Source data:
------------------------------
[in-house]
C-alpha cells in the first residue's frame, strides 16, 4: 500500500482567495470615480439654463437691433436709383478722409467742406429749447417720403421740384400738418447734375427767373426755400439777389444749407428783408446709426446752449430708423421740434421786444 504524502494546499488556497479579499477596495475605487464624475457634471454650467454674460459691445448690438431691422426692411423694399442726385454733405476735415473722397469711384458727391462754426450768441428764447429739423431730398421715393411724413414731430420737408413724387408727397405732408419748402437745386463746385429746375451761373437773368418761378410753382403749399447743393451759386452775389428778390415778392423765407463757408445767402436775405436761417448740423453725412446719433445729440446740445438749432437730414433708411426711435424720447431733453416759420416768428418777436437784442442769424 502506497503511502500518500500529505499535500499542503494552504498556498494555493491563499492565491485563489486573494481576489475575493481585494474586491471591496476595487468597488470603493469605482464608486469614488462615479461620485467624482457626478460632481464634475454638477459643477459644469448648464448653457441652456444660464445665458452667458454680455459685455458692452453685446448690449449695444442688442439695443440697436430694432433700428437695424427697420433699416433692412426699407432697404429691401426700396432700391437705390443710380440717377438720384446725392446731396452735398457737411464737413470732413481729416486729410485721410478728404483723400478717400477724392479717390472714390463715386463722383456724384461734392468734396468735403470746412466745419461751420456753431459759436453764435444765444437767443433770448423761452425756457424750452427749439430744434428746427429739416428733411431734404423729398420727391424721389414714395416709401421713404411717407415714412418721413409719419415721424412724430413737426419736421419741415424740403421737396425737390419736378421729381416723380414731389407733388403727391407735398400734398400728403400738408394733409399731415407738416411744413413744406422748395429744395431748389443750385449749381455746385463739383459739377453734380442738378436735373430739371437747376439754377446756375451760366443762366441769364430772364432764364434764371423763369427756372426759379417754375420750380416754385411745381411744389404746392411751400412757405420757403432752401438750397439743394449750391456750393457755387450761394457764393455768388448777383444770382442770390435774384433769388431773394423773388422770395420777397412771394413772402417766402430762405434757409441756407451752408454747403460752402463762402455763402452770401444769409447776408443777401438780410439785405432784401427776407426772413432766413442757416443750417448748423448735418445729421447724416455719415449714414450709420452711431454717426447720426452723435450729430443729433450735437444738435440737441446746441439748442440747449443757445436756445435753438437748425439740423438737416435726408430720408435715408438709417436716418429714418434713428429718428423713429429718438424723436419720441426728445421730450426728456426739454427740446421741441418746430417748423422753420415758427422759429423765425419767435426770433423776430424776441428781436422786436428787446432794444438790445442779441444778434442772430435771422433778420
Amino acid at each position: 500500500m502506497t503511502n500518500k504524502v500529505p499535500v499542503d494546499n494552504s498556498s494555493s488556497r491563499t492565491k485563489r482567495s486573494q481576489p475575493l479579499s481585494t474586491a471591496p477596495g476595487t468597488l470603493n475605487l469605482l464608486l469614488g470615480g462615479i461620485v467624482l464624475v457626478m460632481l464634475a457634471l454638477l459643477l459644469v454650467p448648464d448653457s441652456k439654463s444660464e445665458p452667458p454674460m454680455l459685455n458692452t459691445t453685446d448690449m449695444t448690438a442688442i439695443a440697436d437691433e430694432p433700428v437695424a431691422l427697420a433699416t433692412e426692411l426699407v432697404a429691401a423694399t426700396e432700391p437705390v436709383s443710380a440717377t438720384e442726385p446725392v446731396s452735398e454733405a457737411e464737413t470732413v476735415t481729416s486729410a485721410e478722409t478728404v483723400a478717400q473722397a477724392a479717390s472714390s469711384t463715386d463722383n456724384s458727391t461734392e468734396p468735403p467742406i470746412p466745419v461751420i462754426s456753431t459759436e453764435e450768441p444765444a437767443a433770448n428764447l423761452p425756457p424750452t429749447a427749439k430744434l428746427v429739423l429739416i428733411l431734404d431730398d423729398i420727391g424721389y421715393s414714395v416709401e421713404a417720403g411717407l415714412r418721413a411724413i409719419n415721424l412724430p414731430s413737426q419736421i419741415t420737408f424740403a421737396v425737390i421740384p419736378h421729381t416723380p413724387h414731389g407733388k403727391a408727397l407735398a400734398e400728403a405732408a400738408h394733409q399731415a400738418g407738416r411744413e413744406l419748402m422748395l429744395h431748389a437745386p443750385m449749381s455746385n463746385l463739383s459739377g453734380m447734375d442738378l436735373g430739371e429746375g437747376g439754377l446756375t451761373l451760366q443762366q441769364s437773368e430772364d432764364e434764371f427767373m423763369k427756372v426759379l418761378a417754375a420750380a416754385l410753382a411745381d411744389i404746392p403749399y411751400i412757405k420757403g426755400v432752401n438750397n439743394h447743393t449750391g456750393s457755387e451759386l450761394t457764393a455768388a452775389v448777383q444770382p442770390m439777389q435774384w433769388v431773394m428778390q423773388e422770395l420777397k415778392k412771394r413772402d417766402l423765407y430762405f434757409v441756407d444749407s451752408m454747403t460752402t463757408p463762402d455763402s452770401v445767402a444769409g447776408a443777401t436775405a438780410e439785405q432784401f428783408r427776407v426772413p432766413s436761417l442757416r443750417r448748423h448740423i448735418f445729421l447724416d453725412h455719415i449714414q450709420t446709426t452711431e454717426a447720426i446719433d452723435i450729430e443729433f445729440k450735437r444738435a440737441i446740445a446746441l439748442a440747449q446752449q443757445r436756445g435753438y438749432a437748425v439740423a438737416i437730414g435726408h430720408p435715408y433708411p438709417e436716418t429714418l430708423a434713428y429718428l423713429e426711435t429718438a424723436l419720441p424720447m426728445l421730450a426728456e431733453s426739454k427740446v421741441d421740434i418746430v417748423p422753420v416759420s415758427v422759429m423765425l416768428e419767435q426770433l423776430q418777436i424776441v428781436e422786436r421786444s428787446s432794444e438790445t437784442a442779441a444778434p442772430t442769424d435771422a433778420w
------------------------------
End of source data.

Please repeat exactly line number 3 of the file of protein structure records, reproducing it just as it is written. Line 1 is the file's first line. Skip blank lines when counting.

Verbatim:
Amino acid at each position: 500500500m502506497t503511502n500518500k504524502v500529505p499535500v499542503d494546499n494552504s498556498s494555493s488556497r491563499t492565491k485563489r482567495s486573494q481576489p475575493l479579499s481585494t474586491a471591496p477596495g476595487t468597488l470603493n475605487l469605482l464608486l469614488g470615480g462615479i461620485v467624482l464624475v457626478m460632481l464634475a457634471l454638477l459643477l459644469v454650467p448648464d448653457s441652456k439654463s444660464e445665458p452667458p454674460m454680455l459685455n458692452t459691445t453685446d448690449m449695444t448690438a442688442i439695443a440697436d437691433e430694432p433700428v437695424a431691422l427697420a433699416t433692412e426692411l426699407v432697404a429691401a423694399t426700396e432700391p437705390v436709383s443710380a440717377t438720384e442726385p446725392v446731396s452735398e454733405a457737411e464737413t470732413v476735415t481729416s486729410a485721410e478722409t478728404v483723400a478717400q473722397a477724392a479717390s472714390s469711384t463715386d463722383n456724384s458727391t461734392e468734396p468735403p467742406i470746412p466745419v461751420i462754426s456753431t459759436e453764435e450768441p444765444a437767443a433770448n428764447l423761452p425756457p424750452t429749447a427749439k430744434l428746427v429739423l429739416i428733411l431734404d431730398d423729398i420727391g424721389y421715393s414714395v416709401e421713404a417720403g411717407l415714412r418721413a411724413i409719419n415721424l412724430p414731430s413737426q419736421i419741415t420737408f424740403a421737396v425737390i421740384p419736378h421729381t416723380p413724387h414731389g407733388k403727391a408727397l407735398a400734398e400728403a405732408a400738408h394733409q399731415a400738418g407738416r411744413e413744406l419748402m422748395l429744395h431748389a437745386p443750385m449749381s455746385n463746385l463739383s459739377g453734380m447734375d442738378l436735373g430739371e429746375g437747376g439754377l446756375t451761373l451760366q443762366q441769364s437773368e430772364d432764364e434764371f427767373m423763369k427756372v426759379l418761378a417754375a420750380a416754385l410753382a411745381d411744389i404746392p403749399y411751400i412757405k420757403g426755400v432752401n438750397n439743394h447743393t449750391g456750393s457755387e451759386l450761394t457764393a455768388a452775389v448777383q444770382p442770390m439777389q435774384w433769388v431773394m428778390q423773388e422770395l420777397k415778392k412771394r413772402d417766402l423765407y430762405f434757409v441756407d444749407s451752408m454747403t460752402t463757408p463762402d455763402s452770401v445767402a444769409g447776408a443777401t436775405a438780410e439785405q432784401f428783408r427776407v426772413p432766413s436761417l442757416r443750417r448748423h448740423i448735418f445729421l447724416d453725412h455719415i449714414q450709420t446709426t452711431e454717426a447720426i446719433d452723435i450729430e443729433f445729440k450735437r444738435a440737441i446740445a446746441l439748442a440747449q446752449q443757445r436756445g435753438y438749432a437748425v439740423a438737416i437730414g435726408h430720408p435715408y433708411p438709417e436716418t429714418l430708423a434713428y429718428l423713429e426711435t429718438a424723436l419720441p424720447m426728445l421730450a426728456e431733453s426739454k427740446v421741441d421740434i418746430v417748423p422753420v416759420s415758427v422759429m423765425l416768428e419767435q426770433l423776430q418777436i424776441v428781436e422786436r421786444s428787446s432794444e438790445t437784442a442779441a444778434p442772430t442769424d435771422a433778420w